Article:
Peripheral T-cell lymphomas (PTCLs) tend to be aggressive and chemorefractory, with about 70% of patients developing relapsed/refractory disease. Prior to 2009, chemotherapies were the only options for relapsed/refractory PTCL, other than hematopoietic transplants. However, chemotherapy only improves survival by about 1 month compared with palliation. Four drugs are now approved in the US to treat relapsed/refractory PTCL: pralatrexate, romidepsin, belinostat, and brentuximab vedotin (for systemic anaplastic large cell lymphoma [sALCL]). Response rates with pralatrexate, romidepsin, and belinostat range from 25 to 54% in mixed relapsed/refractory PTCL populations, while 86% of sALCL patients respond to brentuximab vedotin. Here, we critically evaluate the evidence supporting the current drug treatment of relapsed/refractory PTCL, and look to the future to see how the treatment panorama may change with the advent of new targeted therapies, some of which (e.g., alisertib in PTCL and mogamulizumab in CCR4-positive adult T-cell leukemia/lymphoma) are already in phase 3 trials.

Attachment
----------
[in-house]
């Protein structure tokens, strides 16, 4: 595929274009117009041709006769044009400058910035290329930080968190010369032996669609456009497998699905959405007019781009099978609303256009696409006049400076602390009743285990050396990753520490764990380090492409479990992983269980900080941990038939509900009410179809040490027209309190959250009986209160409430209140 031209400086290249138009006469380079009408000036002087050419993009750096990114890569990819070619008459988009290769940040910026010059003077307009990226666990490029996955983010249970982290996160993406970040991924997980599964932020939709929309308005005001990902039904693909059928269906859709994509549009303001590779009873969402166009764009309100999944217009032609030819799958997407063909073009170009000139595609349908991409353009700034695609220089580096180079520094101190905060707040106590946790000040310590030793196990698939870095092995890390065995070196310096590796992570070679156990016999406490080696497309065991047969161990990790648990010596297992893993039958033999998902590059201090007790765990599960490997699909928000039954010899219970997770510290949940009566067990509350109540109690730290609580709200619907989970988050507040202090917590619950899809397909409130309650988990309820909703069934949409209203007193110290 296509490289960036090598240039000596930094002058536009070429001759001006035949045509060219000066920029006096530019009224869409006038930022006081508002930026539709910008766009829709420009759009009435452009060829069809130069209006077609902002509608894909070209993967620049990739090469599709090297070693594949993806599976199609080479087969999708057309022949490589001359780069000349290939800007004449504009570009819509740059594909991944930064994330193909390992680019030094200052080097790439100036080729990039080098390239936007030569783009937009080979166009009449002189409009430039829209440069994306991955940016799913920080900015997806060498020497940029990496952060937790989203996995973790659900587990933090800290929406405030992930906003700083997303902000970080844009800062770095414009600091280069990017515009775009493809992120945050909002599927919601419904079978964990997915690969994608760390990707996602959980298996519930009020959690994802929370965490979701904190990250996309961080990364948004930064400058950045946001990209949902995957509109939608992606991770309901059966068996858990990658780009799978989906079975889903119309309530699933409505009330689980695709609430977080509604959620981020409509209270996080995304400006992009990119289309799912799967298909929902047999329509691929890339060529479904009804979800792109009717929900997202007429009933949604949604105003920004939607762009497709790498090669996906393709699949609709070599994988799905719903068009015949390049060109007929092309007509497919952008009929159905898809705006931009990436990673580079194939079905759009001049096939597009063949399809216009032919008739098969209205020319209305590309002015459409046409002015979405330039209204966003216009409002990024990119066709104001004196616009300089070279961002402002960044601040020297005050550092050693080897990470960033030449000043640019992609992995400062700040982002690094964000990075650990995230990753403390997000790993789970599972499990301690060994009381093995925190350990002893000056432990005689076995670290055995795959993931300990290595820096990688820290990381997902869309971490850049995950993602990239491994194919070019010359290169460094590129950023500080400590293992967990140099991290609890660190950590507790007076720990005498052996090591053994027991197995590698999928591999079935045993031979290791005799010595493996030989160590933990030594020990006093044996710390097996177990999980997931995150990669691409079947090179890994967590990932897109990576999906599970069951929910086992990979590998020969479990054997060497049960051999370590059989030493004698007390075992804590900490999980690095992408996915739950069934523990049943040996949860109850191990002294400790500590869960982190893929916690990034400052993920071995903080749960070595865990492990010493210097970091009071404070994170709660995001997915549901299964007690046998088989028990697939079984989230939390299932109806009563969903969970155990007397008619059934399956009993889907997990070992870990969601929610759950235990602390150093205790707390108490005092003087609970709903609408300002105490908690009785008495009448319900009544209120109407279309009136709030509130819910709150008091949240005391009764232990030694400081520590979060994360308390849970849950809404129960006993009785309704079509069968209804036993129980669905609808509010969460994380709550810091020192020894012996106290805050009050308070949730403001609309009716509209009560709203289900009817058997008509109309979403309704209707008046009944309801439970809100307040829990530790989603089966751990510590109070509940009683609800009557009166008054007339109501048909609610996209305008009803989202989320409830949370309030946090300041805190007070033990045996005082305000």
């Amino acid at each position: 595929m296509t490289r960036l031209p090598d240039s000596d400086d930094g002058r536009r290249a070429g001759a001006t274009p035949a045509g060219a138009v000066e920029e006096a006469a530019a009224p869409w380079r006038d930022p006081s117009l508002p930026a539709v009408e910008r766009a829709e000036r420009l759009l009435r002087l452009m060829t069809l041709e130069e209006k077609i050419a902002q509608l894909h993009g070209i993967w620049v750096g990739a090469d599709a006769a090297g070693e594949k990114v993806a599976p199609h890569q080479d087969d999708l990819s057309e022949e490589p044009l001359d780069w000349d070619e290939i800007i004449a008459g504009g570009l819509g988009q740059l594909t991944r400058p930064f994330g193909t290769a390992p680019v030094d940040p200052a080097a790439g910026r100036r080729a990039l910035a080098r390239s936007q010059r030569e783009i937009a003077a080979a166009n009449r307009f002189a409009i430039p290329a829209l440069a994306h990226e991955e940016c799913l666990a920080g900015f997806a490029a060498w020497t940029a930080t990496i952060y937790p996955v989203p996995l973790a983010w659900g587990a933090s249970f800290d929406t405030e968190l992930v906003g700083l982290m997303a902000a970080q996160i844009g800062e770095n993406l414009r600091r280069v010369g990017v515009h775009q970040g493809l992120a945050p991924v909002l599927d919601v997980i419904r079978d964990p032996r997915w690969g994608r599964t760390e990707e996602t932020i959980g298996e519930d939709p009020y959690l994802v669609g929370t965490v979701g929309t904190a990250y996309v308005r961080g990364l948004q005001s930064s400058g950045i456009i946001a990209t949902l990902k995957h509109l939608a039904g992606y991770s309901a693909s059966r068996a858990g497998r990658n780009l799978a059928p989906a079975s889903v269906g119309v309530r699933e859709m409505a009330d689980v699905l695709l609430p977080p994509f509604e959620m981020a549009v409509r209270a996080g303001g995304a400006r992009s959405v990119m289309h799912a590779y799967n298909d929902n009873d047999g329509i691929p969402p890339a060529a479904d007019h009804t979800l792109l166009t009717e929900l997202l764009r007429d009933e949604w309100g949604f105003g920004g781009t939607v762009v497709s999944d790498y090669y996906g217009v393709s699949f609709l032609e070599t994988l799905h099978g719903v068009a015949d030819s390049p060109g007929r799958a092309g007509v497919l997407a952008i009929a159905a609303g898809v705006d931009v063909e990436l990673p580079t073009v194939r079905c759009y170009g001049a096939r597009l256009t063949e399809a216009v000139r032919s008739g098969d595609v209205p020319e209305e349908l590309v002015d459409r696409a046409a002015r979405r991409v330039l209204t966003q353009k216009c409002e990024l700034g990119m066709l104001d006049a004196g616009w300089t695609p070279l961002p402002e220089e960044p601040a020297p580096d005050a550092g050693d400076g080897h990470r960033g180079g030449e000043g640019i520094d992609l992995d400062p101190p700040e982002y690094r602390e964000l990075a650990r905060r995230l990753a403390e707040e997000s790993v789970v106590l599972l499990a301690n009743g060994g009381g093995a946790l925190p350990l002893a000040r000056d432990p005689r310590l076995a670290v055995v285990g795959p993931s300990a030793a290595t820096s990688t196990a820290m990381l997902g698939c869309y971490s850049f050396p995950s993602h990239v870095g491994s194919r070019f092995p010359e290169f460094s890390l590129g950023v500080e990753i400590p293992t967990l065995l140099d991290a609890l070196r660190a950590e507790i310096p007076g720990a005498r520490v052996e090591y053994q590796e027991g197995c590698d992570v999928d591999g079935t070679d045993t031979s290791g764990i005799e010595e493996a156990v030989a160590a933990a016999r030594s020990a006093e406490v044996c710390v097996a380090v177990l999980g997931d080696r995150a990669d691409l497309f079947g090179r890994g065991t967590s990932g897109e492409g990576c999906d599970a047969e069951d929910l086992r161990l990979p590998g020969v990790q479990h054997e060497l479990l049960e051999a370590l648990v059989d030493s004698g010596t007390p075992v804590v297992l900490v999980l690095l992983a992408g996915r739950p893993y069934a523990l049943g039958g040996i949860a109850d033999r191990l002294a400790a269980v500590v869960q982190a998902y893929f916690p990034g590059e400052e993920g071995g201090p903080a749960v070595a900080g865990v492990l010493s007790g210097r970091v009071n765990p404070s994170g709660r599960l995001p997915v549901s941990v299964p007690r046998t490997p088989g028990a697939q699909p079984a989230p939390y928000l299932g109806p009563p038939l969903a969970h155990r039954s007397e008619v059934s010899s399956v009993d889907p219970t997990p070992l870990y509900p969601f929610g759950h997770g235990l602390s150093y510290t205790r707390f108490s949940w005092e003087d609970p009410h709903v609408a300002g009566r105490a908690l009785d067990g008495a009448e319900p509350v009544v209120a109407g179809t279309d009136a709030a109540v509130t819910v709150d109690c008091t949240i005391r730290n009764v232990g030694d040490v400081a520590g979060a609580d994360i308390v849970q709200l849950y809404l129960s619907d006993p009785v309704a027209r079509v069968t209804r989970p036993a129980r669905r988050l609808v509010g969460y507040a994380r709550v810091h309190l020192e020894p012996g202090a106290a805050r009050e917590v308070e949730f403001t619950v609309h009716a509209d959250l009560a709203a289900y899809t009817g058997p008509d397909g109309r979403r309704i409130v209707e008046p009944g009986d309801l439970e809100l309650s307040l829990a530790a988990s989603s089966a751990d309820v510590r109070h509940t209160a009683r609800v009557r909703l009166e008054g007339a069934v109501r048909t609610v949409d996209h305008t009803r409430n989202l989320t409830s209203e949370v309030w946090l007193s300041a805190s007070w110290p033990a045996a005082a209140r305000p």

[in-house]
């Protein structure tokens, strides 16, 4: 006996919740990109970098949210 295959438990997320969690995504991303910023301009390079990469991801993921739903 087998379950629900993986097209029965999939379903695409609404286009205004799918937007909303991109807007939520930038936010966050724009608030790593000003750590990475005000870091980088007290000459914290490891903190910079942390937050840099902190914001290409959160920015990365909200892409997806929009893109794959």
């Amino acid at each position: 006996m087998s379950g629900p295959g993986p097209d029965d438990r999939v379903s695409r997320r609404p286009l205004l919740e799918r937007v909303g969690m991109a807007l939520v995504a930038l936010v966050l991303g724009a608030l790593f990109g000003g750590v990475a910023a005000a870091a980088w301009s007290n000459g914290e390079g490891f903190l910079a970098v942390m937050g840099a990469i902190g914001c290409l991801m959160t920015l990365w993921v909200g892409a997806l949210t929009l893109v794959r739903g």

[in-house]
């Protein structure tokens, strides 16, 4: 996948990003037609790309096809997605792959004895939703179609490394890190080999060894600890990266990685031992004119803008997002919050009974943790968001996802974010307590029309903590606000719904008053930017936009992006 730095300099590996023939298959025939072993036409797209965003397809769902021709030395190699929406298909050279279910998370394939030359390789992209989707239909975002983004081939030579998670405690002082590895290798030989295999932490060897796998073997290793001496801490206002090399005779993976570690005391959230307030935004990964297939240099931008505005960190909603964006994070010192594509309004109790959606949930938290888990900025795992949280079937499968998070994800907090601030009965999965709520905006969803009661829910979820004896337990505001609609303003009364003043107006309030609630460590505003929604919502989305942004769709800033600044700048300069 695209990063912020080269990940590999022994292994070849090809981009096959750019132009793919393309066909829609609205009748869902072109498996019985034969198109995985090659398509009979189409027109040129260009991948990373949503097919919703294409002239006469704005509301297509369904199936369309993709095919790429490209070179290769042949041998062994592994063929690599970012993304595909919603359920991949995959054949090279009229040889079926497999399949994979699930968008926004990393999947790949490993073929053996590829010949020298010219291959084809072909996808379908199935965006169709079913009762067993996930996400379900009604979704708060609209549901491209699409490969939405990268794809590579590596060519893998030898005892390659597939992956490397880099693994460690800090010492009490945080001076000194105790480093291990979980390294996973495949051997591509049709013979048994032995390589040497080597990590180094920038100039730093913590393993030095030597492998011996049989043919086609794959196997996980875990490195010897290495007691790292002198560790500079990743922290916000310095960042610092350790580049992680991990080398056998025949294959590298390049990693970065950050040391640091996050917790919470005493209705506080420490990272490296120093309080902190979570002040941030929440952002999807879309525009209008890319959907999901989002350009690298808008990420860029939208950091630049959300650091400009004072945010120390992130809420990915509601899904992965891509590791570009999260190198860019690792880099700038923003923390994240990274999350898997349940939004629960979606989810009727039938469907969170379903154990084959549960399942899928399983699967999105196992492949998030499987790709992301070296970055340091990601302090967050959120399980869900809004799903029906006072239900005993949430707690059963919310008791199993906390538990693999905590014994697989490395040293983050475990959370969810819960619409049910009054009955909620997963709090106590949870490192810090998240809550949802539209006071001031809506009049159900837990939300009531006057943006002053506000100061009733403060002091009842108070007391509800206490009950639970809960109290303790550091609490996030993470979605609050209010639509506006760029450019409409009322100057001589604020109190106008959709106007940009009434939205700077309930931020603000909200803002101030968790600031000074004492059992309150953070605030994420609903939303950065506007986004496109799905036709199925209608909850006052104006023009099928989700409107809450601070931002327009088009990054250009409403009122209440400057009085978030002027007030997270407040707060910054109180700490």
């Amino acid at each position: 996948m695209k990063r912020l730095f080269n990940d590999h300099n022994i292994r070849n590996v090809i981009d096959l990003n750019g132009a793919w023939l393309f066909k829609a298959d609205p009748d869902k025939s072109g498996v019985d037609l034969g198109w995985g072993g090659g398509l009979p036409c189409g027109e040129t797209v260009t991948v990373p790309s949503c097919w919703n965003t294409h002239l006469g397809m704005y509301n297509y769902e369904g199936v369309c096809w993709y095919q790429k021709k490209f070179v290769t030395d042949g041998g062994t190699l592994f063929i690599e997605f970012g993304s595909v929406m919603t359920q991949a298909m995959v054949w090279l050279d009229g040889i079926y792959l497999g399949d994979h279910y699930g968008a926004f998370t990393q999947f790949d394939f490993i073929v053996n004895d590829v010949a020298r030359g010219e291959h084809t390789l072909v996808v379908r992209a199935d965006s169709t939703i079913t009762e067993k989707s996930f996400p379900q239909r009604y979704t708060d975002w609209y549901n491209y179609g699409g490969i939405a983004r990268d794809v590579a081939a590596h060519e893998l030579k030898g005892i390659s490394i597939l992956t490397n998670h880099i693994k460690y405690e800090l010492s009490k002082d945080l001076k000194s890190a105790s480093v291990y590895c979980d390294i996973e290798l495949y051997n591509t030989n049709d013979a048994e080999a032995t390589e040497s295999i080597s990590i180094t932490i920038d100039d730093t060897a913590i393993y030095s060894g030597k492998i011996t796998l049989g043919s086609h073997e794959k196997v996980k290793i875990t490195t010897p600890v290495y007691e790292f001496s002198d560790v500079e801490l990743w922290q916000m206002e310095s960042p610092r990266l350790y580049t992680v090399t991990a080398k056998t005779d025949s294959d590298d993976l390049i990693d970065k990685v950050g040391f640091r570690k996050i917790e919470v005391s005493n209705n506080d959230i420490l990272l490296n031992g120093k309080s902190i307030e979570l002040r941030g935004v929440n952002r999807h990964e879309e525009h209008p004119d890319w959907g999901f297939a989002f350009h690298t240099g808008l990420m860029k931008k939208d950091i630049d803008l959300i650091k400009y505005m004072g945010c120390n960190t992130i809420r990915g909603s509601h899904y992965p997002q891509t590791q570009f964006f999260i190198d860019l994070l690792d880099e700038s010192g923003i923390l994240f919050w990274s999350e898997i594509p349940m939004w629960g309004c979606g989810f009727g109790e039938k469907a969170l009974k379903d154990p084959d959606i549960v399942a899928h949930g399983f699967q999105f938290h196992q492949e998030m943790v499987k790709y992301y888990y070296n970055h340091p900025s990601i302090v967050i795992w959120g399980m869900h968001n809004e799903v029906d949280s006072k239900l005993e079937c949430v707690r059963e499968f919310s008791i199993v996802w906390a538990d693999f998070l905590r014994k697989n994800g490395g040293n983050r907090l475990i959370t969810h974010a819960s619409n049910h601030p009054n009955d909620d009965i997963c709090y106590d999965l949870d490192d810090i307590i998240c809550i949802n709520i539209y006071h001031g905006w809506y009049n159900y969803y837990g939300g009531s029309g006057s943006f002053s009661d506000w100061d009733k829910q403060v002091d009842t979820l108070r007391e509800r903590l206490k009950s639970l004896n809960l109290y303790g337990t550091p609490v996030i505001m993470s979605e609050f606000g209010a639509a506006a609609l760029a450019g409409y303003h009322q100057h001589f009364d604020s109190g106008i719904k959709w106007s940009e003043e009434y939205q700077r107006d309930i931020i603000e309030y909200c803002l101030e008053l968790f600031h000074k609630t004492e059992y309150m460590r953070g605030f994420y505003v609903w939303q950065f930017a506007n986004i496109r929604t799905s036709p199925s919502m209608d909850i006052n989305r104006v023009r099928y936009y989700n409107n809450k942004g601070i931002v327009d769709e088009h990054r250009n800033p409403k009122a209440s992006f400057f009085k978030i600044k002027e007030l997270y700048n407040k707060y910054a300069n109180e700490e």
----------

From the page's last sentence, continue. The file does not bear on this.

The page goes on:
- Adult T-cell leukemia/lymphoma
- Anaplastic large cell lymphoma
- Angioimmunoblastic T-cell lymphoma
- Brentuximab vedotin
- Peripheral T-cell lymphoma
ASJC Scopus subject areas
- Geriatrics and Gerontology